In the yeare one thousand two hundred seuentie and six, there was an ouerthrow 1276 An ouerthrow at Glenburie. giuen at Glenburie, where William Fitzroger, prior of the knights hospitalers, & manie other with him, were taken prisoners, and a great number of other were slaine. The same yeare, Iohn de Verdon departed this world, and Thomas de Clare maried the daughter of Morice Fitzmorice. In the yeare following, Robert Vffort was appointed to supplie the roome of Genuill, being called home, and so was this Vffort the second time ordeined lord iustice of Ireland. He hauing occasion to passe into England, made his substitute Fulborne bishop of Waterford till his returne, and then resumed the gouernement into his owne hands againe. In the yeare one thousand two hundred seauentie and seauen, Thomas de Clare slue Obrenroth 1277 king of Tholethmond: and yet after this the Irish closed him vp in Slewbani, togither with Maurice Fitzmaurice, so that they gaue hostages to escape, and the eastell of Roscoman was woone. In the yere next insuing, was Iohn de Derlington 1278 consecrated archbishop of Dublin. There was also a councell holden at Grenoke, and Mac Dermot slue Cathgur Oconthir king of Connagh. In the yeare one thousand two hundred seuentie and nine, Robert Vffort vpon occasion of busines came ouer into England, and left frier Fulborne bishop of Waterford to supplie his roome, and Rafe Piphard and Ohaulan chased Oneale in a battell.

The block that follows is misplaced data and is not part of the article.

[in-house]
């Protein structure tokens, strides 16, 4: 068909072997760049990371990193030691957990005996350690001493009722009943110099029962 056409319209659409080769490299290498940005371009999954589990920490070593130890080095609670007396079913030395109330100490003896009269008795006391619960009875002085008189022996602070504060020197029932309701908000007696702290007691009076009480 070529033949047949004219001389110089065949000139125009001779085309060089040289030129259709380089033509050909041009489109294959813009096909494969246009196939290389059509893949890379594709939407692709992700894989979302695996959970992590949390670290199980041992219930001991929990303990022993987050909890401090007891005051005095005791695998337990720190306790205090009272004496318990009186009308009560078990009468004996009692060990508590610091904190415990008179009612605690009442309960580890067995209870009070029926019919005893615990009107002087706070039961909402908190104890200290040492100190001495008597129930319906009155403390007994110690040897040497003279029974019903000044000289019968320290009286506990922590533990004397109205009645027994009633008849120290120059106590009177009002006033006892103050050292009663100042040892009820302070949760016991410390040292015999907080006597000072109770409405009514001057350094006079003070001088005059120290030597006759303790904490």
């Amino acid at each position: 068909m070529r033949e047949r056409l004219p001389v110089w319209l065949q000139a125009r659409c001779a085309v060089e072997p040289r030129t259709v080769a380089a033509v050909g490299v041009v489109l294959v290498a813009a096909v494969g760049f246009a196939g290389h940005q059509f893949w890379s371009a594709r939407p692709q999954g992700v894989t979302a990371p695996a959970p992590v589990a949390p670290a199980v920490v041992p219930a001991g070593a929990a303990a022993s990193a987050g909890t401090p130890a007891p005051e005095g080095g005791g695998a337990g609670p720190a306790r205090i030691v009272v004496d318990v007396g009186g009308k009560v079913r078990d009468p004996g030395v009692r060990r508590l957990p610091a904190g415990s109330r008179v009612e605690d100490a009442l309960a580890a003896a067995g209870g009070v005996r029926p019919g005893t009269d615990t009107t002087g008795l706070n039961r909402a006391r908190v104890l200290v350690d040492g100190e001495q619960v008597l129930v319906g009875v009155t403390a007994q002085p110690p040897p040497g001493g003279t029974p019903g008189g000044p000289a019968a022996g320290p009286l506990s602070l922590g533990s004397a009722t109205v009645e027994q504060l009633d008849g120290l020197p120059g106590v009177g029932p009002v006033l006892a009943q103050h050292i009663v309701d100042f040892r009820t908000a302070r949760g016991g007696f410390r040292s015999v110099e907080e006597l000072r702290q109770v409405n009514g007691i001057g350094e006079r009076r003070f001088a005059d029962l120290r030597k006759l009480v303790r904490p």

In the yeare one thousand two hundred and foure score, Robert Vffort came 1280 the third time to occupie the roome of lord chiefe iustice in Ireland, resuming that roome into his hands againe. In the yeare following, the bishop of Waterford was 1281 established by the king of England lord iustice of Ireland. Adam Cusacke the yoonger slue William Barret, and manie other in Connagh. And in the next yeare, to wit, one thousand two hundred foure score and two, Penqueit slue Murertagh, & his brother Art Mac Murgh at Athlon. Also the lord Iames de Birmingham, and Piers de Tute departed this life. Also the archbishop Derlington deceassed. And about the same time, the citie of Dublin was defaced by fire, and the stéeple of Christs church vtterlie destroied. The citizens before they went about to repare their owne priuat buildings, agreed togither to make a collection for reparing the Christ church repared. ruines of that ancient building first begun by the Danes, and continued by Citrius prince of Dublin at the instance of Donat sometime bishop of that citie, and dedicated Donat bishop of Dublin. to the blessed trinitie.